Deal to bring high speed internet to Tuvalu
Tuvalu signs on for deal that promises high speed internet to reach all islands.
The Tuvalu Telecommunications Corporation has signed a deal that aims to bring high speed internet to all of Tuvalu.
The multimillion dollar, five year deal with Singapore company, Kacific Broadband satellites, is expected to go online in early 2017, and promises to bring cheaper and faster broadband to the entire country.
Leilani Momoisea reports:
Kacific, which is currently still in a funding and partnership phase, says the satellite broadband will cover most of Tuvalu's exclusive economic zone.
The general manager for the Tuvalu Telecommunications Corporation, Simeti Lopati, says the key is to make sure everyone on Tuvalu has access to the internet.
At the moment, the schools and the medical clinics on the outer islands, they don't have internet connection speed. Although the departments, they are quite advanced at looking at e-learning, but then the major bottleneck is to get the internet to the schools and the clinics.
He says this will help government towards achieving some of its goals.
Governments since independence they have been trying to invest a lot on education, on health, and I believe that having internet available on the outer-islands, that surely will help those efforts.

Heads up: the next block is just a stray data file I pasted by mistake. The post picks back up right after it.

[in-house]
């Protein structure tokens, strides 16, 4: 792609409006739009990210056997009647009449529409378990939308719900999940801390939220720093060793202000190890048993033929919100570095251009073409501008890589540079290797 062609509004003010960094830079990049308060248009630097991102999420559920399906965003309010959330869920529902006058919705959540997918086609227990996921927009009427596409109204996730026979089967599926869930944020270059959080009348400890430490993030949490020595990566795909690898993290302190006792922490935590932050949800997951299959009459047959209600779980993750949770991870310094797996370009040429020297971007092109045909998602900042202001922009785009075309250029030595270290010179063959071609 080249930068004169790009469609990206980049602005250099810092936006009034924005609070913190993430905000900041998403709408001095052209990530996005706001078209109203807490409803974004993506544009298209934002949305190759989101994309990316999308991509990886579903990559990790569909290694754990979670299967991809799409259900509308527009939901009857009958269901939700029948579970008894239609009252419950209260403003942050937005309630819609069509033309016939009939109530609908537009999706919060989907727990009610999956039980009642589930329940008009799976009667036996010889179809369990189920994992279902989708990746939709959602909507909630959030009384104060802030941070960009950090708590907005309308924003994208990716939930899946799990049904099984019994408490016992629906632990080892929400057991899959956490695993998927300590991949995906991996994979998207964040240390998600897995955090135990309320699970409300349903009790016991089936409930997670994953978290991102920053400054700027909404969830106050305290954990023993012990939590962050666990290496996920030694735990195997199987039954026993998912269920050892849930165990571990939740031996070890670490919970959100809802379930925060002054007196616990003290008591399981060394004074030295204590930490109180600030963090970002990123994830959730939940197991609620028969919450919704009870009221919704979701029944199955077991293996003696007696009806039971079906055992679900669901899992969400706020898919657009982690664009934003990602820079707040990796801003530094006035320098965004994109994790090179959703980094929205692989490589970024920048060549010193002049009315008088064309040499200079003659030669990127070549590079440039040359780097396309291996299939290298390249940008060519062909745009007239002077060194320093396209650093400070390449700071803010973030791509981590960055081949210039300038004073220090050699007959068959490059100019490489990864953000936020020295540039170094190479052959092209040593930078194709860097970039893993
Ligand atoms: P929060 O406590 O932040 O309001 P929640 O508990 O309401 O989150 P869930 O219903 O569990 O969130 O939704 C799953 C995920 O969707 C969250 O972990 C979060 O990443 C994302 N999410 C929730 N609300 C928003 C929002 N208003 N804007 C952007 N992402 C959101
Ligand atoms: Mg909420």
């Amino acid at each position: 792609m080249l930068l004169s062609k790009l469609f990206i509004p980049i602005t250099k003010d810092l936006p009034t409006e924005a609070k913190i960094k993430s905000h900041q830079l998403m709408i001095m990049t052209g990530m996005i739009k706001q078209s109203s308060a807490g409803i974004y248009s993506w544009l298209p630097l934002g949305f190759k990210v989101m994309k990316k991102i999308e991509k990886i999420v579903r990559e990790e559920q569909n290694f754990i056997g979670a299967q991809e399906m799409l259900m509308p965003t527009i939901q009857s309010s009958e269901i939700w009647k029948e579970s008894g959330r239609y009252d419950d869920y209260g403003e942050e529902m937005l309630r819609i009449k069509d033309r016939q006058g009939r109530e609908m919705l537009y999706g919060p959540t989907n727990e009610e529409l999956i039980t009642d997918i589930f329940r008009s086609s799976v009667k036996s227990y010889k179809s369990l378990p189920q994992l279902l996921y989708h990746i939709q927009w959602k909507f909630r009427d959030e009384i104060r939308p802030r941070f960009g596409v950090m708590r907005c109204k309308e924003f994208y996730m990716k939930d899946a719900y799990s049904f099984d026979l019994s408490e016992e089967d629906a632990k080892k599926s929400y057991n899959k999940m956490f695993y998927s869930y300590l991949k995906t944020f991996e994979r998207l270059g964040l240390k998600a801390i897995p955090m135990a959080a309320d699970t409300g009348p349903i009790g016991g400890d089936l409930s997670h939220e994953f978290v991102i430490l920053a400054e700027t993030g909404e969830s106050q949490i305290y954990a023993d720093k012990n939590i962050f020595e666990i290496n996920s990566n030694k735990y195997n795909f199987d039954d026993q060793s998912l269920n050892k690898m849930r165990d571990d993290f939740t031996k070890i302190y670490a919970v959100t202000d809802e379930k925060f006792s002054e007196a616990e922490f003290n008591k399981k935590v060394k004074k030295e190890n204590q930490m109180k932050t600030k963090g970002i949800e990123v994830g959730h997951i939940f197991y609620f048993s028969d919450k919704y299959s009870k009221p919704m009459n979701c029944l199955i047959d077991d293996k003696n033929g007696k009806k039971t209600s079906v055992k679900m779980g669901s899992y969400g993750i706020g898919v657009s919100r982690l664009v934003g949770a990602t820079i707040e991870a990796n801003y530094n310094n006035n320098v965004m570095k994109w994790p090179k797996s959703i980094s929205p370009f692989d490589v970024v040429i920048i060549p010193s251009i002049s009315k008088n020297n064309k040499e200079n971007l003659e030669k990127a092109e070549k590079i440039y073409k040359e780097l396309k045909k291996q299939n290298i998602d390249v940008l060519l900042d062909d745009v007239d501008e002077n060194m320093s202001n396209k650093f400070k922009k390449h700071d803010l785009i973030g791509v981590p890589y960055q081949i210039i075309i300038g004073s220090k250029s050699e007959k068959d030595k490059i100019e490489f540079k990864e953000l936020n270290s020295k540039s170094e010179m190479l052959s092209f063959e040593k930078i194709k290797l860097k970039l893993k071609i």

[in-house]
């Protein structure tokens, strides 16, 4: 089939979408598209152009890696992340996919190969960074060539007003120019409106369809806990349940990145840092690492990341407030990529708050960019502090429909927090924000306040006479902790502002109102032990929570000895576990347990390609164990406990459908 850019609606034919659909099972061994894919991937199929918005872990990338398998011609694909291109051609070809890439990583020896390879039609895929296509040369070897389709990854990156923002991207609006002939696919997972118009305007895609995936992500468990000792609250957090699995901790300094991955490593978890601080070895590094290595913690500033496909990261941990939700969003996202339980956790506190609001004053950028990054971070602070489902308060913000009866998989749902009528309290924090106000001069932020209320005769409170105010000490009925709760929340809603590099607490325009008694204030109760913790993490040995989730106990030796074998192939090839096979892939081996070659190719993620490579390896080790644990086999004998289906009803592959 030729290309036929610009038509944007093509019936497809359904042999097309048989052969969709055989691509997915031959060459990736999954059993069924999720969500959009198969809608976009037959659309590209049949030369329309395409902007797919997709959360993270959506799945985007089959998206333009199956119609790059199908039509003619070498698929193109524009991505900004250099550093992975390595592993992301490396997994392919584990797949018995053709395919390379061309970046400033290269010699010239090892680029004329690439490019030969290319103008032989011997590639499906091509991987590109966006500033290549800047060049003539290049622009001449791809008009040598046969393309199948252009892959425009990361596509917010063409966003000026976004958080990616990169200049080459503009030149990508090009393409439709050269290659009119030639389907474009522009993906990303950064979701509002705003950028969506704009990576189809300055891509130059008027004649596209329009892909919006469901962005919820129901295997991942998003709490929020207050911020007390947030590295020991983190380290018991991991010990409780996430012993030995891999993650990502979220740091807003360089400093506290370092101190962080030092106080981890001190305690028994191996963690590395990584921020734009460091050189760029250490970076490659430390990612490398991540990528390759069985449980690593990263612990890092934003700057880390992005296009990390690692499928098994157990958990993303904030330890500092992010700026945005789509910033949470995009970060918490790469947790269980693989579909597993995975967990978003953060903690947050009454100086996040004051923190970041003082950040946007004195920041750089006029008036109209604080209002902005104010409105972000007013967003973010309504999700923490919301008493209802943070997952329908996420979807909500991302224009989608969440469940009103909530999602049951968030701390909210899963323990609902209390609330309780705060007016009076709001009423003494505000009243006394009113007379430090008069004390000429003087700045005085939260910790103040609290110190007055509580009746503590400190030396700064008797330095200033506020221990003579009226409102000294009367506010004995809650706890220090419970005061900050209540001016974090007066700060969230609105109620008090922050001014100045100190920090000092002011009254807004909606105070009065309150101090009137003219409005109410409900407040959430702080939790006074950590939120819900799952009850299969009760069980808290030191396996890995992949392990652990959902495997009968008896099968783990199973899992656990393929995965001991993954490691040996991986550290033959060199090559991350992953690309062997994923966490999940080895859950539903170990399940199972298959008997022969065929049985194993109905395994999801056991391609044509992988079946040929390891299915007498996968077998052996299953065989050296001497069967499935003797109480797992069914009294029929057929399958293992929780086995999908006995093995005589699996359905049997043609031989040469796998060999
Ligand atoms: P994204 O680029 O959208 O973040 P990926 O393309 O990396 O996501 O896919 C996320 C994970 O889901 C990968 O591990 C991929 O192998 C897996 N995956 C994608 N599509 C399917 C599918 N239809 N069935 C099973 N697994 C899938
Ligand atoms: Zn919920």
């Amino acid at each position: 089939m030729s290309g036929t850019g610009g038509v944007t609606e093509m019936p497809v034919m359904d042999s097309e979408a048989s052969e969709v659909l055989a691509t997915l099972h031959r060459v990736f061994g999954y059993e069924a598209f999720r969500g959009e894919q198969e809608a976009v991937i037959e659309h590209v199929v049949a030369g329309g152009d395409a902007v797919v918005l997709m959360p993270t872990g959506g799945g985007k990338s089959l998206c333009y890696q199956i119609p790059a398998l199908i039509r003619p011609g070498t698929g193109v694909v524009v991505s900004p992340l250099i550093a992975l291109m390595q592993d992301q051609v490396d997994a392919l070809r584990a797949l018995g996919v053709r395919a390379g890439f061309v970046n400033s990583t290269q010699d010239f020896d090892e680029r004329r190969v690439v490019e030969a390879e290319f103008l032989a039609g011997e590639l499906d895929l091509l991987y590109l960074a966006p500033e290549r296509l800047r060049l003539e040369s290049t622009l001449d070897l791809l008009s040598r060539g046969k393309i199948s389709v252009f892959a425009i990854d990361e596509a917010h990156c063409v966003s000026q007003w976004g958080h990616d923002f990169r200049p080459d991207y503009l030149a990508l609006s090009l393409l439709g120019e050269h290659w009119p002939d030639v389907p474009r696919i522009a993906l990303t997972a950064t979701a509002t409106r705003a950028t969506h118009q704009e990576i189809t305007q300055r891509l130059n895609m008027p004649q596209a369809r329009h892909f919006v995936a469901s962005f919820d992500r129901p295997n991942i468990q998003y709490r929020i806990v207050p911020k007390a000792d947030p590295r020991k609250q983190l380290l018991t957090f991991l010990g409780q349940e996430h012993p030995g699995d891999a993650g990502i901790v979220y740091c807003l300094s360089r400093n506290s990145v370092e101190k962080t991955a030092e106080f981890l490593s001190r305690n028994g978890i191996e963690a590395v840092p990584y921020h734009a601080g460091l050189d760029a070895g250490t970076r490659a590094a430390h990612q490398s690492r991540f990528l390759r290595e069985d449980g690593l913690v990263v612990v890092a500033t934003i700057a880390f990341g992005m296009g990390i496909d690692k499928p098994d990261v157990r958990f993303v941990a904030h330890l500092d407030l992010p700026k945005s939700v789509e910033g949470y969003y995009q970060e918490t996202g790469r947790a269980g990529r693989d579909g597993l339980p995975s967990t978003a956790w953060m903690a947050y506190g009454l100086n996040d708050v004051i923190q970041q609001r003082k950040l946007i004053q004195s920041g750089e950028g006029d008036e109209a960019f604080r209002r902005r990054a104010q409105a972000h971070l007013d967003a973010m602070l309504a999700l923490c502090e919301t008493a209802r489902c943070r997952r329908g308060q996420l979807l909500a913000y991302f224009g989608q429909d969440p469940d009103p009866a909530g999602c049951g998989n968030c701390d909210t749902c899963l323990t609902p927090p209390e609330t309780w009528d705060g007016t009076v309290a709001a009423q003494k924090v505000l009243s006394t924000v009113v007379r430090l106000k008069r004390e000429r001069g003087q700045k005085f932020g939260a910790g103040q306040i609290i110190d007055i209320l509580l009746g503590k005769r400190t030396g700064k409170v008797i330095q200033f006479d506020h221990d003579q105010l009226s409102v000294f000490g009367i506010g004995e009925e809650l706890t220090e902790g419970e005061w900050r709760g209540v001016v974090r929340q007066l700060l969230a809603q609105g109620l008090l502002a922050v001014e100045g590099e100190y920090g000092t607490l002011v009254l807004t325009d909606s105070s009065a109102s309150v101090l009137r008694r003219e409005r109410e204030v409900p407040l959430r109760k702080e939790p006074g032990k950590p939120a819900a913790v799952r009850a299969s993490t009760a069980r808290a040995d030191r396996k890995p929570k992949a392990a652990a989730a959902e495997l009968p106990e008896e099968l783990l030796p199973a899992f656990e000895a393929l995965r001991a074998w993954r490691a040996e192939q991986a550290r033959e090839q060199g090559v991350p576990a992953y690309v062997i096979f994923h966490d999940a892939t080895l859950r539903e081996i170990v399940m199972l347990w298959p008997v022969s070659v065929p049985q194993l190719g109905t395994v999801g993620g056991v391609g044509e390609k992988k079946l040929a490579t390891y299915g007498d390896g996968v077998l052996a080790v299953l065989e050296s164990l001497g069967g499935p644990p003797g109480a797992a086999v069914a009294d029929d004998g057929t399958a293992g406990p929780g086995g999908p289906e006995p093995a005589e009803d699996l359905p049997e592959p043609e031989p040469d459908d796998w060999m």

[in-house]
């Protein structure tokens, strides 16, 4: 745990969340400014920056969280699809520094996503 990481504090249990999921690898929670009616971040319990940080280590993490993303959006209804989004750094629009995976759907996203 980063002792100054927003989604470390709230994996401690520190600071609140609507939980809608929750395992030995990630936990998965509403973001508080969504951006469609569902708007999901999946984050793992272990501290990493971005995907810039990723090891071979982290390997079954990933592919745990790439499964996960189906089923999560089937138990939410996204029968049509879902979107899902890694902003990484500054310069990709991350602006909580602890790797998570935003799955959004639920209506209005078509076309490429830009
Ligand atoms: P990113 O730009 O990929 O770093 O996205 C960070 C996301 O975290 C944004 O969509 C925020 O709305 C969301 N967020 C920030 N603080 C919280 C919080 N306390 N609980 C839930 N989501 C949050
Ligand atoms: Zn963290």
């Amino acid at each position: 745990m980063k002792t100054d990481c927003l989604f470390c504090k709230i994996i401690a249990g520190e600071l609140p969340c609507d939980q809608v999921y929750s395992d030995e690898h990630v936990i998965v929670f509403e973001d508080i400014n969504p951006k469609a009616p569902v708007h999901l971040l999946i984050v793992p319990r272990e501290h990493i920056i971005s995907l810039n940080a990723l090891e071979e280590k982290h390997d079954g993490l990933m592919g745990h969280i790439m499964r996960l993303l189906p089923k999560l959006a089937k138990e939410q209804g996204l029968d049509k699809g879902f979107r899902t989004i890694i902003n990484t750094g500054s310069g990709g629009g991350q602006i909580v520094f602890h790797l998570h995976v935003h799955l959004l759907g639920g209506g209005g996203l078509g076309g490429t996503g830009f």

Kacific's chief executive, Christian Patouraux, says the satellite broadband will be a game-changer for Tuvalu.
We're talking about a level of internet speed that is ten times higher than what they get today. It will affect every level of Tuvalu citizens everyday life, whether education, health, security, government service delivery, it's definitely going to be a substantial change in terms of connectivity among the Tuvaluans but also with their communication with the rest of the world.
He says the Kacific system will beam in direct to the home.
With a very small and affordable terminal that can be mounted like any of those direct to home television antenna, on every roof, every community centre, every hospital and school. And that is a big difference compared to a lot of other systems that need to land in the island and then be further distributed.
Mr Patouraux says the technology has been specifically designed to serve small nations and still make a profit.
He says because Tuvalu has committed early, the company can focus a lot of attention on customising it's services to ensure Tuvalu gets exactly what it needs.
The broadband satellite is expected to go online in early 2017.
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